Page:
by Lou Kenny
If you’re reading this, chances are you’ve already absorbed an absolute plethora of articles about all aspects of motherhood. Baby wearing. Co sleeping. Breast vs bottle. Cloth nappies. Baby led weaning. Making your own baby food. Sleeping. Not sleeping. Poo in all colours of the rainbow. If these laws concerning monitoring what sites we look at on the internet actually come into play I may be getting a knock on the door from a government agency in regards to some of my more bizarre Google search strings. Poo + yelling + dog lick + yoghurt, anyone?
One topic that I’ve read quite a lot about is the art of making friends with other mothers. I’ve never particularly struggled with making friends; I like to think of myself as a combination of eccentric and ridiculous, with the occasional hint of idiot savant style genius. Since becoming a mother, however, I will readily admit that I have found it difficult making friends with other mothers. To help you, a person who is probably far more socially adept than I am, I have come up with a handy list of pitfalls to avoid.
1. Do not be yourself.
Accept that you are weird now. You live in baby land – you make up songs about everything, you act out your daily routine in wild gestures, you are either always very loud and engaging or very quiet and you smell of desperation and milk. Push these aspects of your personality right down and take a pause before eagerly jumping in to any conversation. Case in point – when the group at Gymbaroo was discussing the royal family and I happily bounced in with ‘Hey, remember when Prince Charles told Camilla that he wanted to be her tampon?’
2. Do not offer unnecessary or unasked for advice.
You know what’s nice? Commiseration and empathy. “Little Bastille (I live in a weird area) not sleeping still? Oh that sucks. Would you like one of my Golden Roughs?” Appropriate. “Oh, is Edvard Von Crumperling starting to sit up? Make sure you put soft things behind him in case he falls.”
Really? REALLY? IN CASE HE FALLS? A SOFT THING? REALLY?
Don’t do this, it makes you an self righteous.
3. Do not make concrete plans if you’re not in a great place to keep them.
I know what you’re going through. You just tearily walked past a group of mothers looking like something out of the ‘We’re Better Than You’ catalogue, having their bloody blueberry friands while their babies are napping like idiots in their super expensive prams.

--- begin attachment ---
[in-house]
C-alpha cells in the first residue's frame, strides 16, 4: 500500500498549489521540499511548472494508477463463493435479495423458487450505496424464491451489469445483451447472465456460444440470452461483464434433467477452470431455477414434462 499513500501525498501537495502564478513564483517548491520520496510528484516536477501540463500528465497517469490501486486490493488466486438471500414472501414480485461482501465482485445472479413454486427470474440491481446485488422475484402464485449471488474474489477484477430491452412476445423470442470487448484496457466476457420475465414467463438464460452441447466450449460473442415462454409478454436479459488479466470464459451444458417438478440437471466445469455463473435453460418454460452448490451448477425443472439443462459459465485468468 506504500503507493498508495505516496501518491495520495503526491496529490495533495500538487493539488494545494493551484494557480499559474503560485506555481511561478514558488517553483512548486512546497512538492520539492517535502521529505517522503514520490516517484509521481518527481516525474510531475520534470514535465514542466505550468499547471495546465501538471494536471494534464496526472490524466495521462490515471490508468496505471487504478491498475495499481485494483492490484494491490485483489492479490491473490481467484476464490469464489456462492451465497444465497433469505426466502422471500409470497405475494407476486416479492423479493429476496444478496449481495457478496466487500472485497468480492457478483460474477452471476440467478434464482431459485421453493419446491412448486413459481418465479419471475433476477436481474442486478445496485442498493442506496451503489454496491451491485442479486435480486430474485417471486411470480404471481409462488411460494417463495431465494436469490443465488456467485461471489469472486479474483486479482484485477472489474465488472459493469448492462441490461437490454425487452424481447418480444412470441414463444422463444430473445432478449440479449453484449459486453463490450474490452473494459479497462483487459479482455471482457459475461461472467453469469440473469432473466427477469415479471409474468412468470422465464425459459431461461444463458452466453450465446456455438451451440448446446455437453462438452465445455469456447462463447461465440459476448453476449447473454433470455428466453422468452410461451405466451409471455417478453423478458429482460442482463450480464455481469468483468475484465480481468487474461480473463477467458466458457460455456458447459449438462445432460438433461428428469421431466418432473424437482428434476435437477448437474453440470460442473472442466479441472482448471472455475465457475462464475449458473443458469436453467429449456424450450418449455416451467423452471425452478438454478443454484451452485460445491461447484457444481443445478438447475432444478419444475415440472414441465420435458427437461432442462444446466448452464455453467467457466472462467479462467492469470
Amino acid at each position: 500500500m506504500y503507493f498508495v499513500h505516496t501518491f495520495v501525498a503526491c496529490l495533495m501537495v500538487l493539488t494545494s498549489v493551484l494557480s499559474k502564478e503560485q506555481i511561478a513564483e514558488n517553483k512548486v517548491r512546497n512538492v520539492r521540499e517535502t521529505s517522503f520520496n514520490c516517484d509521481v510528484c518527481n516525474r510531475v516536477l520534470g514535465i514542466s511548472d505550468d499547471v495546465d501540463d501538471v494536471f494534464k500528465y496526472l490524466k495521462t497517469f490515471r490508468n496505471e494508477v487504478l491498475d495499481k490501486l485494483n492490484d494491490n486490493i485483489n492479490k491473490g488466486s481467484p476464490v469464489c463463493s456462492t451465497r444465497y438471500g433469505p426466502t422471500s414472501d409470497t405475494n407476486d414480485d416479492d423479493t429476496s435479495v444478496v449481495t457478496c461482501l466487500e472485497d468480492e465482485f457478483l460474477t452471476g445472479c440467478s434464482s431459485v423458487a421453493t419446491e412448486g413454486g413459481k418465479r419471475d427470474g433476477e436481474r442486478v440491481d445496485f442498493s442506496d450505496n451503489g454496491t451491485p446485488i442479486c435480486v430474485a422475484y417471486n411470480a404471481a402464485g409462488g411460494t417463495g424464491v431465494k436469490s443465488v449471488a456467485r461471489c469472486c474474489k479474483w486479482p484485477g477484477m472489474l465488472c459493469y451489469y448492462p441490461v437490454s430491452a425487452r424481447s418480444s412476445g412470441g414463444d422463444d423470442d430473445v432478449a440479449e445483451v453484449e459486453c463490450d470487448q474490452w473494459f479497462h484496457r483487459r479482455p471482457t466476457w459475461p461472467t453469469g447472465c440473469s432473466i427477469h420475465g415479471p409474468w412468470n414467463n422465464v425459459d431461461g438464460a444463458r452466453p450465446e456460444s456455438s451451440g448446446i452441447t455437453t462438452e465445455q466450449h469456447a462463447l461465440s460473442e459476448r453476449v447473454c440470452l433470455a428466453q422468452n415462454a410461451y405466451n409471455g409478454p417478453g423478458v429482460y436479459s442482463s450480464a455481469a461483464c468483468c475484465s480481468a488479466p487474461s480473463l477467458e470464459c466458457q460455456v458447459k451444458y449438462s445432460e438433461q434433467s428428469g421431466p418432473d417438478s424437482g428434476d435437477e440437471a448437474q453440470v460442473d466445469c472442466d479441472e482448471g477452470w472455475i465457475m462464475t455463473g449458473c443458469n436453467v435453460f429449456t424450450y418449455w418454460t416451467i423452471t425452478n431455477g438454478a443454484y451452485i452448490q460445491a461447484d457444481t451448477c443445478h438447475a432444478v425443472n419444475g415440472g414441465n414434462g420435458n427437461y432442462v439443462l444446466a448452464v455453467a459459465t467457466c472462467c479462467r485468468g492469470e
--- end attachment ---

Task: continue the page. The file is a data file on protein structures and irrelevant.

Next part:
Forget that infuriating image. They’ve had just as many bad days as you have. You’ve just happened to pass them when they’re having a good one.
If it’s a bad week, tell your friends. “I don’t know if I can go out to lunch this week. November Rain has been teething and I haven’t slept in days and my husband will not stop farting and I am just at the end of my rope”. If they’re cool, they’ll come round with a meat pie and pat your head while you cry into it. If they suck, you know where they get their friands. If you keep making plans and keep cancelling them on the day, however, people are eventually going to be reluctant to ask you to hang out with them again. Try to be honest and try to be realistic about what you and your little dude are capable of.
4. Don’t be smug.
I admit that I quit my mothers’ group. Shockingly, it wasn’t because I know everything. It was because it was full of smug rubbish like this –
“I just find that I have nothing to do. She’s sleeping for solid two hours at a time at only five weeks old. There’s only so much sewing and looming that one girl can do!”
“It was only really when I started thinking about it that I realised that we have to throw out our televisions and smart phones. I don’t want my child having any screen time until she is five years old. I don’t even want her to see a screen. Or to see a reflection in a screen. In fact, no books either. It will be all oral history and interpretative dance.”
“My baby was sleeping through the night before she was even born. Have you tried making your breastmilk more organic? Just roll around in the dirt and rub leaves all over your face.”
Give me a bucket. Being a smug wanker is probably the quickest way to make sure that no one wants to come over to your house for little mum dates. Recognise that if you have it easy, others may not, and hearing about how great you are might make them imagine force-feeding your rude organic head Hungry Jacks until you explode.
If you are struggling with making mum friends, the Internet can be a great resource. There’s heaps of sites (this one included!) where you can make real connections with other mums and get great advice without running into any of the above-mentioned fools. If you’re lucky, it might even help you get back in touch with people who knew you before you had mashed banana in your hair and they may have had kids themselves.
Good luck and remember, when in doubt, don’t talk about tampons.